Bing may seem like a forgotten entity, lost in Google’s dominance of the search engine world. But a look at Microsoft’s most recent financial results shows that’s not the case.
Microsoft on Tuesday beat analyst expectations for its quarterly earnings, posting revenue of $22.6 billion and profits of 69 cents a share, up 11 percent from last year. The company’s stock is up nearly 7 percent today.
While much of the attention was on Microsoft’s growth in cloud computing, Office 365, and other high-profile products, the company’s growing revenue from Bing was one of the more interesting data points.
Overall search advertising revenue increased $514 million, or 54 percent, to more than $1.4 billion. Excluding traffic acquisition costs, Microsoft said that search advertising revenue grew by 16 percent from last year, “due to higher revenue per search and higher search volume.” Driving some of that growth is Windows 10 — Bing is the default search engine for the Microsoft Edge browser and for Cortana, Microsoft’s virtual assistant. Microsoft actually recently prevented Windows 10 users from using Google when searching with Cortana.
As a result of this integration, more than 40 percent of Bing’s search-related revenue in June came from Windows 10 devices. That’s up from 35 percent this past March, and will likely grow as more people shift to Windows 10. Microsoft originally hoped Windows 10 would be installed on 1 billion devices by 2018, but delayed those plans this week.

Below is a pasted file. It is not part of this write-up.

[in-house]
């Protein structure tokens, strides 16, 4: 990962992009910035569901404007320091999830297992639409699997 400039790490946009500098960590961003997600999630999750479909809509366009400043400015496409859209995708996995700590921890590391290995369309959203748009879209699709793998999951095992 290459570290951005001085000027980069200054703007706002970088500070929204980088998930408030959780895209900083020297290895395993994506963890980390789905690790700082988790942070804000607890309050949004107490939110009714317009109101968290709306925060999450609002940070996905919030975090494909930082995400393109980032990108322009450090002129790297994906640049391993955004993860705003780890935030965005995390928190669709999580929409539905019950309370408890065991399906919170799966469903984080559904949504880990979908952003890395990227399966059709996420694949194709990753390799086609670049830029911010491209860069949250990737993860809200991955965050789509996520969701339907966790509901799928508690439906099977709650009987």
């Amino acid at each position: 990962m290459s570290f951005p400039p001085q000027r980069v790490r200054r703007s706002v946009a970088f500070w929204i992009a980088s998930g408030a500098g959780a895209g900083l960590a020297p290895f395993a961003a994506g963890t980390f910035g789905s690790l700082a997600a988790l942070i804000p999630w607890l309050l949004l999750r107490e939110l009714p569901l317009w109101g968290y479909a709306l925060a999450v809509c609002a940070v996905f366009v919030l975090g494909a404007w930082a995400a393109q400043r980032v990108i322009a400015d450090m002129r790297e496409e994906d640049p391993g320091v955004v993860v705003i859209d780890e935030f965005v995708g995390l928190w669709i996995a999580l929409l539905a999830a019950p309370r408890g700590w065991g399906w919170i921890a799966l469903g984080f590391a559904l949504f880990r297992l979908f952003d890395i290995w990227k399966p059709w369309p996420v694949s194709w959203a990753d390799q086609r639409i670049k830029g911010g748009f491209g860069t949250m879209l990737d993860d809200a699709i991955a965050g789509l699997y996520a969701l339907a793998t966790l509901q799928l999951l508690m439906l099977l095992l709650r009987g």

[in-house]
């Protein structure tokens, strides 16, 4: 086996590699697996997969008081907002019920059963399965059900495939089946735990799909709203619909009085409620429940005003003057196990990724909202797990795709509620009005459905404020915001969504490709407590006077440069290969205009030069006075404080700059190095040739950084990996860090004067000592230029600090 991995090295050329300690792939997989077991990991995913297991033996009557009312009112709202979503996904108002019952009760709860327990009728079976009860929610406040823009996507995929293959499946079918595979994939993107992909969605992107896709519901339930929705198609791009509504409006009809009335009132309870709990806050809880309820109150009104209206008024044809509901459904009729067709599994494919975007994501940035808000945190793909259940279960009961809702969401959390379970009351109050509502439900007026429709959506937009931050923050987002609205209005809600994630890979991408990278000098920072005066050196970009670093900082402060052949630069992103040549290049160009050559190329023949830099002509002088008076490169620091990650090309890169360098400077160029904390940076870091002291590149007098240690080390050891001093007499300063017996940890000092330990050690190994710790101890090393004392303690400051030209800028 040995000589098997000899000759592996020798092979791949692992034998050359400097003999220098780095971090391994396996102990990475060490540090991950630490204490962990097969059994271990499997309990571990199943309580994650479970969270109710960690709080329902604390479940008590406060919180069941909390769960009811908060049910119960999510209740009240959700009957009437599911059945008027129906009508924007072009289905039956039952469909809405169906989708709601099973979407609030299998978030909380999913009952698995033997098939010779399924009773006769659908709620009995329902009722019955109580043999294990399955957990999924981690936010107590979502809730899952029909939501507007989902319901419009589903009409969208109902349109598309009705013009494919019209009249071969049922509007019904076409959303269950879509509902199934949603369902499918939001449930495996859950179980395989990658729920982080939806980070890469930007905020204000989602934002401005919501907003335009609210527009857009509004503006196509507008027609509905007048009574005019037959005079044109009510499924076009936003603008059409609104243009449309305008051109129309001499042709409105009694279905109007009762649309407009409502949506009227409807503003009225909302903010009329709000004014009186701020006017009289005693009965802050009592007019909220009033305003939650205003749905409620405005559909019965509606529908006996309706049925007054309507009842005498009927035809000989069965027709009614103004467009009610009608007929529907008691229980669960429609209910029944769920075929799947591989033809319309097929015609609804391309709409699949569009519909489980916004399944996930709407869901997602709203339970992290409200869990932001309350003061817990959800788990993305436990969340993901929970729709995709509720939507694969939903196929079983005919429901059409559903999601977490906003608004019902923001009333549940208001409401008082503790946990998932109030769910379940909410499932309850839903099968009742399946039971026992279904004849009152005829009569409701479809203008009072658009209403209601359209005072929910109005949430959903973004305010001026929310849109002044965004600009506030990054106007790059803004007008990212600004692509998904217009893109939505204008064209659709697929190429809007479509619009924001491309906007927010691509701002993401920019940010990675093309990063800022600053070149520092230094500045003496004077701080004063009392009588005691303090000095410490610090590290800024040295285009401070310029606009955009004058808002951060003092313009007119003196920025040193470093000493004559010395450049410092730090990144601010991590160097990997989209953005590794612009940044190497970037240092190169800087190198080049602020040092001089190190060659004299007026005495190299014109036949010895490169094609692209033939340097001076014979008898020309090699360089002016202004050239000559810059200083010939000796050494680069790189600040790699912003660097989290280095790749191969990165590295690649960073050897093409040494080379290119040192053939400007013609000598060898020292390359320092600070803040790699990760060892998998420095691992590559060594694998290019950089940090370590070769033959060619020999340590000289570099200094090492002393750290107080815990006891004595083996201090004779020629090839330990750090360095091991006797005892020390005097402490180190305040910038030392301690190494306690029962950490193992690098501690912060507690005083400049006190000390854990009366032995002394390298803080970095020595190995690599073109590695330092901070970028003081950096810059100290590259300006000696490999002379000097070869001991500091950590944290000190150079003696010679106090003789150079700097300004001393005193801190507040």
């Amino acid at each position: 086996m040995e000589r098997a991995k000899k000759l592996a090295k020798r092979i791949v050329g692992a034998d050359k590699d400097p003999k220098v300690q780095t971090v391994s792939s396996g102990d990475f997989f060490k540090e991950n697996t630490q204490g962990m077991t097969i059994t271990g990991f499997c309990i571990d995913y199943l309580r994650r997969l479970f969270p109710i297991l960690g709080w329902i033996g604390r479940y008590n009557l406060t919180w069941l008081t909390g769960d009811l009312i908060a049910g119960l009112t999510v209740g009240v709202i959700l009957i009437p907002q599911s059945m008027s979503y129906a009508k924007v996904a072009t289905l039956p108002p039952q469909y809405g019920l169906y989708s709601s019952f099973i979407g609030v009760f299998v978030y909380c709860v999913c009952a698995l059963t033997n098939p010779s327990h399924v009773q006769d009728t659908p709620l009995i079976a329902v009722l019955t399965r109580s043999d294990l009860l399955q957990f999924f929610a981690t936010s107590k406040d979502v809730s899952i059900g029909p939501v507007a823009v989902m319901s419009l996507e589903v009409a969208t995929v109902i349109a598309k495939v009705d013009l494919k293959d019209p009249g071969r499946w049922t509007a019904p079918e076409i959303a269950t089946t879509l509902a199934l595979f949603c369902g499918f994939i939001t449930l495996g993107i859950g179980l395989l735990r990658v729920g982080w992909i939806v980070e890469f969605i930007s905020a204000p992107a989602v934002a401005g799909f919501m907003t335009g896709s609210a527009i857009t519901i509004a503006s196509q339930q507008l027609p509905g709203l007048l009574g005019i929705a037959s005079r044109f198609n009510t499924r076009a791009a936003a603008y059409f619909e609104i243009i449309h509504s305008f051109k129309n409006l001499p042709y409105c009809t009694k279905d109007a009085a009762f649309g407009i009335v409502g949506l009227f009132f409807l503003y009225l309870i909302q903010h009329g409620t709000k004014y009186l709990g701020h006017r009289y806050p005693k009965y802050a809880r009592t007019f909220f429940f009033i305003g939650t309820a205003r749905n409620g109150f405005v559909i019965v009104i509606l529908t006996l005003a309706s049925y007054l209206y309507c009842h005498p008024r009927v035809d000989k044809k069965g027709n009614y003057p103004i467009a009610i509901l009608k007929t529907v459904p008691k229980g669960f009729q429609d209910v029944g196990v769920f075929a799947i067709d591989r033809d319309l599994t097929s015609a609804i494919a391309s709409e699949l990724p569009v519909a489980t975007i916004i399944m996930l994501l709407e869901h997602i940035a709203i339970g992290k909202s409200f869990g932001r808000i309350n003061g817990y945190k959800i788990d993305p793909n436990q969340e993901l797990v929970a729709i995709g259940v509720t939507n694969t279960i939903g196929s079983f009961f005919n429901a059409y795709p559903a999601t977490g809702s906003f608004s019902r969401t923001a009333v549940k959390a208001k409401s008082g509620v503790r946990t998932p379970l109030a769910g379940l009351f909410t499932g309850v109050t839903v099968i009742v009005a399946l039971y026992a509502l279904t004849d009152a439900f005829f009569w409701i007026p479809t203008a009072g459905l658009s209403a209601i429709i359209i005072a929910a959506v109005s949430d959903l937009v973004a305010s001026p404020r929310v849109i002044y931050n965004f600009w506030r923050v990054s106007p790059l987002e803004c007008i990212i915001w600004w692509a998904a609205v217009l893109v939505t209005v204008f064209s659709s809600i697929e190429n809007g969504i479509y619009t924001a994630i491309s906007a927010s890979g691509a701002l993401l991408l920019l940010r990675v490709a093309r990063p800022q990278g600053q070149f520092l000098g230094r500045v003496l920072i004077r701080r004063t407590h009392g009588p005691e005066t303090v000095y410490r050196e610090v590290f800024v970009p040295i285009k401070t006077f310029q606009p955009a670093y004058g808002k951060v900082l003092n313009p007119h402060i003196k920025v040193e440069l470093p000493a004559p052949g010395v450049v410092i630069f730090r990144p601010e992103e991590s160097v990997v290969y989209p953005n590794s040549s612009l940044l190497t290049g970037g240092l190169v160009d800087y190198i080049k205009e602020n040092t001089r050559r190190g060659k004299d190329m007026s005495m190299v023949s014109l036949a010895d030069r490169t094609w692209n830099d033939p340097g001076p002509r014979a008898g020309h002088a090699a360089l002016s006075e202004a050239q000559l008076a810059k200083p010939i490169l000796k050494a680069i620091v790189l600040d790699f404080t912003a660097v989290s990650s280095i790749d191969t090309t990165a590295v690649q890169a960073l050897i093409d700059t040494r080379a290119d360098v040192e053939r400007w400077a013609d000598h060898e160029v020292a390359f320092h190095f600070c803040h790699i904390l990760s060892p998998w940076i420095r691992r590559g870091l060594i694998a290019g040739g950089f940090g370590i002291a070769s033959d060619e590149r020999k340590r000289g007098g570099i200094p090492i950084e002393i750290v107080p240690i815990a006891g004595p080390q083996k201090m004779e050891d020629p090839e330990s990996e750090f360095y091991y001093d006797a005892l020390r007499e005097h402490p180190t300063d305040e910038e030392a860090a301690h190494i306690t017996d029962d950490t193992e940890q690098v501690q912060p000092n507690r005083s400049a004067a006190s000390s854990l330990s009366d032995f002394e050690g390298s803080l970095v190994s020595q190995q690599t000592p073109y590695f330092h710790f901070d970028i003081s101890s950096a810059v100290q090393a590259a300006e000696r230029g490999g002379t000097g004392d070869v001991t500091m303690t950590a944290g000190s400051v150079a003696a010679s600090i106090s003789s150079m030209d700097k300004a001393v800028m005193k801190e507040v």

Bing also grew its search engine query market share on PCs to 22 percent, not including queries from advertising partners AOL and Yahoo. It’s the latest sign of Microsoft shifting away from its traditional software licensing model to make more of its money from online services.
While Bing is still far behind Google both in terms of query market share and advertising dollars, Bloomberg reported that Bing’s revenue exceeds Yahoo’s total sales over the past year, and is 2.5 times greater than Twitter’s advertising revenue during the same time period.